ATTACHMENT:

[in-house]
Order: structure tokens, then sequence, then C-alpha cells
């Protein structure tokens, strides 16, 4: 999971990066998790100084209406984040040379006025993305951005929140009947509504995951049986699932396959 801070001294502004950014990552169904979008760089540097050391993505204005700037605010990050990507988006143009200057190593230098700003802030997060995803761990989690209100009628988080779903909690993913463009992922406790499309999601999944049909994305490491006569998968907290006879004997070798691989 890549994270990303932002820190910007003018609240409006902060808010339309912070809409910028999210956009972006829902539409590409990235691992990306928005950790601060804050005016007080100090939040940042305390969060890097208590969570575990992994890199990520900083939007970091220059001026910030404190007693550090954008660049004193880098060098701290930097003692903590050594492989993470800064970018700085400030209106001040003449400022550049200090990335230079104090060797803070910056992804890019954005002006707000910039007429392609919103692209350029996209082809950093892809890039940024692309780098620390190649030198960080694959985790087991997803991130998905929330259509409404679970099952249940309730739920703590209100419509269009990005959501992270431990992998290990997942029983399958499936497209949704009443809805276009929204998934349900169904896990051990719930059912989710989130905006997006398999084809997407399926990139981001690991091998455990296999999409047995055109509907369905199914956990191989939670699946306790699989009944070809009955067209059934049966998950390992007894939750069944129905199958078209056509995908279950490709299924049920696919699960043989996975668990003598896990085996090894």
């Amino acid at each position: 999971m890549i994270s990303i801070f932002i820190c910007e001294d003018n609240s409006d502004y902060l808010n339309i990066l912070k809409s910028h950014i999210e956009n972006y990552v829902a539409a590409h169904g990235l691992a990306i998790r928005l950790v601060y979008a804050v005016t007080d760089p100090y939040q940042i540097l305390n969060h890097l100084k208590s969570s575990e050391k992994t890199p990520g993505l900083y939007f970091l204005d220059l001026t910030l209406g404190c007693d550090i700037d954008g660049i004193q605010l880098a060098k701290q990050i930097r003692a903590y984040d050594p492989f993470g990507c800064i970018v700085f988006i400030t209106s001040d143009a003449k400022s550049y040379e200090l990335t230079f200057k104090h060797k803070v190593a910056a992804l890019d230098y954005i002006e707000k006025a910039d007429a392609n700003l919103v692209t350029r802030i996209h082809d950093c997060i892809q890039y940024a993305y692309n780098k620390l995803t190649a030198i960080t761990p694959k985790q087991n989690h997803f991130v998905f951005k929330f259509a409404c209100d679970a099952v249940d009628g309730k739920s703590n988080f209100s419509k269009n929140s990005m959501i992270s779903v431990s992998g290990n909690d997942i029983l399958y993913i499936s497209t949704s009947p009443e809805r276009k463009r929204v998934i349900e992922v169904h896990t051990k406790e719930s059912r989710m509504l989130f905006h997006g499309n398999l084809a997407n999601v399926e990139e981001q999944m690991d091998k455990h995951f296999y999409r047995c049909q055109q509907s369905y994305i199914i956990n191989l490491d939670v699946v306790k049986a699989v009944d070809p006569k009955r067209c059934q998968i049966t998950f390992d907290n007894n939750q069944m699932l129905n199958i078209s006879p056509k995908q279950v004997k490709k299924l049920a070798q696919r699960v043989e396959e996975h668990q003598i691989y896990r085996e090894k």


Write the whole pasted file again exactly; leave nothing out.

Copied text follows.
[in-house]
Order: structure tokens, then sequence, then C-alpha cells
């Protein structure tokens, strides 16, 4: 999971990066998790100084209406984040040379006025993305951005929140009947509504995951049986699932396959 801070001294502004950014990552169904979008760089540097050391993505204005700037605010990050990507988006143009200057190593230098700003802030997060995803761990989690209100009628988080779903909690993913463009992922406790499309999601999944049909994305490491006569998968907290006879004997070798691989 890549994270990303932002820190910007003018609240409006902060808010339309912070809409910028999210956009972006829902539409590409990235691992990306928005950790601060804050005016007080100090939040940042305390969060890097208590969570575990992994890199990520900083939007970091220059001026910030404190007693550090954008660049004193880098060098701290930097003692903590050594492989993470800064970018700085400030209106001040003449400022550049200090990335230079104090060797803070910056992804890019954005002006707000910039007429392609919103692209350029996209082809950093892809890039940024692309780098620390190649030198960080694959985790087991997803991130998905929330259509409404679970099952249940309730739920703590209100419509269009990005959501992270431990992998290990997942029983399958499936497209949704009443809805276009929204998934349900169904896990051990719930059912989710989130905006997006398999084809997407399926990139981001690991091998455990296999999409047995055109509907369905199914956990191989939670699946306790699989009944070809009955067209059934049966998950390992007894939750069944129905199958078209056509995908279950490709299924049920696919699960043989996975668990003598896990085996090894």
């Amino acid at each position: 999971m890549i994270s990303i801070f932002i820190c910007e001294d003018n609240s409006d502004y902060l808010n339309i990066l912070k809409s910028h950014i999210e956009n972006y990552v829902a539409a590409h169904g990235l691992a990306i998790r928005l950790v601060y979008a804050v005016t007080d760089p100090y939040q940042i540097l305390n969060h890097l100084k208590s969570s575990e050391k992994t890199p990520g993505l900083y939007f970091l204005d220059l001026t910030l209406g404190c007693d550090i700037d954008g660049i004193q605010l880098a060098k701290q990050i930097r003692a903590y984040d050594p492989f993470g990507c800064i970018v700085f988006i400030t209106s001040d143009a003449k400022s550049y040379e200090l990335t230079f200057k104090h060797k803070v190593a910056a992804l890019d230098y954005i002006e707000k006025a910039d007429a392609n700003l919103v692209t350029r802030i996209h082809d950093c997060i892809q890039y940024a993305y692309n780098k620390l995803t190649a030198i960080t761990p694959k985790q087991n989690h997803f991130v998905f951005k929330f259509a409404c209100d679970a099952v249940d009628g309730k739920s703590n988080f209100s419509k269009n929140s990005m959501i992270s779903v431990s992998g290990n909690d997942i029983l399958y993913i499936s497209t949704s009947p009443e809805r276009k463009r929204v998934i349900e992922v169904h896990t051990k406790e719930s059912r989710m509504l989130f905006h997006g499309n398999l084809a997407n999601v399926e990139e981001q999944m690991d091998k455990h995951f296999y999409r047995c049909q055109q509907s369905y994305i199914i956990n191989l490491d939670v699946v306790k049986a699989v009944d070809p006569k009955r067209c059934q998968i049966t998950f390992d907290n007894n939750q069944m699932l129905n199958i078209s006879p056509k995908q279950v004997k490709k299924l049920a070798q696919r699960v043989e396959e996975h668990q003598i691989y896990r085996e090894k």